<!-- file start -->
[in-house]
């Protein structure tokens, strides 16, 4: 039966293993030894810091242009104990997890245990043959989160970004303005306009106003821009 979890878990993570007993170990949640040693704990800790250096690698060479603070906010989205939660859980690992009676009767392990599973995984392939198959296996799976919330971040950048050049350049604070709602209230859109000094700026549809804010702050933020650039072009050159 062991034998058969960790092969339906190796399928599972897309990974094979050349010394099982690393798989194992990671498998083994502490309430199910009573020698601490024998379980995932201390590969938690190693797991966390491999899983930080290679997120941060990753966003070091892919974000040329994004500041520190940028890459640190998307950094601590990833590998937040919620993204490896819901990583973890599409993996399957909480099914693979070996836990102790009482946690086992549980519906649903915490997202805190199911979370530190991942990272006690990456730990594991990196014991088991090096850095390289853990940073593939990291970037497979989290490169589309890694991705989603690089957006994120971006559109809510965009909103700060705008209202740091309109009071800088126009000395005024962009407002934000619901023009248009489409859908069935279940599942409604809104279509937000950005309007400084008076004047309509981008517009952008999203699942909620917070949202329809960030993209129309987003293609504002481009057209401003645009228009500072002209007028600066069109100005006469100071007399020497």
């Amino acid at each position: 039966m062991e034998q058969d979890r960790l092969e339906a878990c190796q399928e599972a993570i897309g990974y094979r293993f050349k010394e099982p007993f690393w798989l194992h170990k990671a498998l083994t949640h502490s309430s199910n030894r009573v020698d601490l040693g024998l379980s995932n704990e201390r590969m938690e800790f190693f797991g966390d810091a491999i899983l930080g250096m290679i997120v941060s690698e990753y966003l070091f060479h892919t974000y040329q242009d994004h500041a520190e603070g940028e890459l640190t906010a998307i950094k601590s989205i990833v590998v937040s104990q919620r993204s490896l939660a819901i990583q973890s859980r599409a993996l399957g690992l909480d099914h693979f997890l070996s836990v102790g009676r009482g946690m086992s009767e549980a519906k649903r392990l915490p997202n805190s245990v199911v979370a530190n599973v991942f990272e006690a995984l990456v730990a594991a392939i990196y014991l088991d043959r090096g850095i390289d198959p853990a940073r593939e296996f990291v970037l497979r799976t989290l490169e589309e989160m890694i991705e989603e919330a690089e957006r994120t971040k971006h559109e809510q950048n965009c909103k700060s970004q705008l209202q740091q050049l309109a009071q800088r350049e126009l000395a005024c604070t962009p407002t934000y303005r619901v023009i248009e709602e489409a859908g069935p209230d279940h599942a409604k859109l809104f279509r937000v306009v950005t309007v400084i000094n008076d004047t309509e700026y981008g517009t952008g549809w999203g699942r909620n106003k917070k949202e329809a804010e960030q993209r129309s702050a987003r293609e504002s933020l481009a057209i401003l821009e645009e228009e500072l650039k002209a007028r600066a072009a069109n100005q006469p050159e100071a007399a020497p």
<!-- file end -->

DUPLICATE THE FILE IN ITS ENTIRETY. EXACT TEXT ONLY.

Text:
[in-house]
């Protein structure tokens, strides 16, 4: 039966293993030894810091242009104990997890245990043959989160970004303005306009106003821009 979890878990993570007993170990949640040693704990800790250096690698060479603070906010989205939660859980690992009676009767392990599973995984392939198959296996799976919330971040950048050049350049604070709602209230859109000094700026549809804010702050933020650039072009050159 062991034998058969960790092969339906190796399928599972897309990974094979050349010394099982690393798989194992990671498998083994502490309430199910009573020698601490024998379980995932201390590969938690190693797991966390491999899983930080290679997120941060990753966003070091892919974000040329994004500041520190940028890459640190998307950094601590990833590998937040919620993204490896819901990583973890599409993996399957909480099914693979070996836990102790009482946690086992549980519906649903915490997202805190199911979370530190991942990272006690990456730990594991990196014991088991090096850095390289853990940073593939990291970037497979989290490169589309890694991705989603690089957006994120971006559109809510965009909103700060705008209202740091309109009071800088126009000395005024962009407002934000619901023009248009489409859908069935279940599942409604809104279509937000950005309007400084008076004047309509981008517009952008999203699942909620917070949202329809960030993209129309987003293609504002481009057209401003645009228009500072002209007028600066069109100005006469100071007399020497």
């Amino acid at each position: 039966m062991e034998q058969d979890r960790l092969e339906a878990c190796q399928e599972a993570i897309g990974y094979r293993f050349k010394e099982p007993f690393w798989l194992h170990k990671a498998l083994t949640h502490s309430s199910n030894r009573v020698d601490l040693g024998l379980s995932n704990e201390r590969m938690e800790f190693f797991g966390d810091a491999i899983l930080g250096m290679i997120v941060s690698e990753y966003l070091f060479h892919t974000y040329q242009d994004h500041a520190e603070g940028e890459l640190t906010a998307i950094k601590s989205i990833v590998v937040s104990q919620r993204s490896l939660a819901i990583q973890s859980r599409a993996l399957g690992l909480d099914h693979f997890l070996s836990v102790g009676r009482g946690m086992s009767e549980a519906k649903r392990l915490p997202n805190s245990v199911v979370a530190n599973v991942f990272e006690a995984l990456v730990a594991a392939i990196y014991l088991d043959r090096g850095i390289d198959p853990a940073r593939e296996f990291v970037l497979r799976t989290l490169e589309e989160m890694i991705e989603e919330a690089e957006r994120t971040k971006h559109e809510q950048n965009c909103k700060s970004q705008l209202q740091q050049l309109a009071q800088r350049e126009l000395a005024c604070t962009p407002t934000y303005r619901v023009i248009e709602e489409a859908g069935p209230d279940h599942a409604k859109l809104f279509r937000v306009v950005t309007v400084i000094n008076d004047t309509e700026y981008g517009t952008g549809w999203g699942r909620n106003k917070k949202e329809a804010e960030q993209r129309s702050a987003r293609e504002s933020l481009a057209i401003l821009e645009e228009e500072l650039k002209a007028r600066a072009a069109n100005q006469p050159e100071a007399a020497p």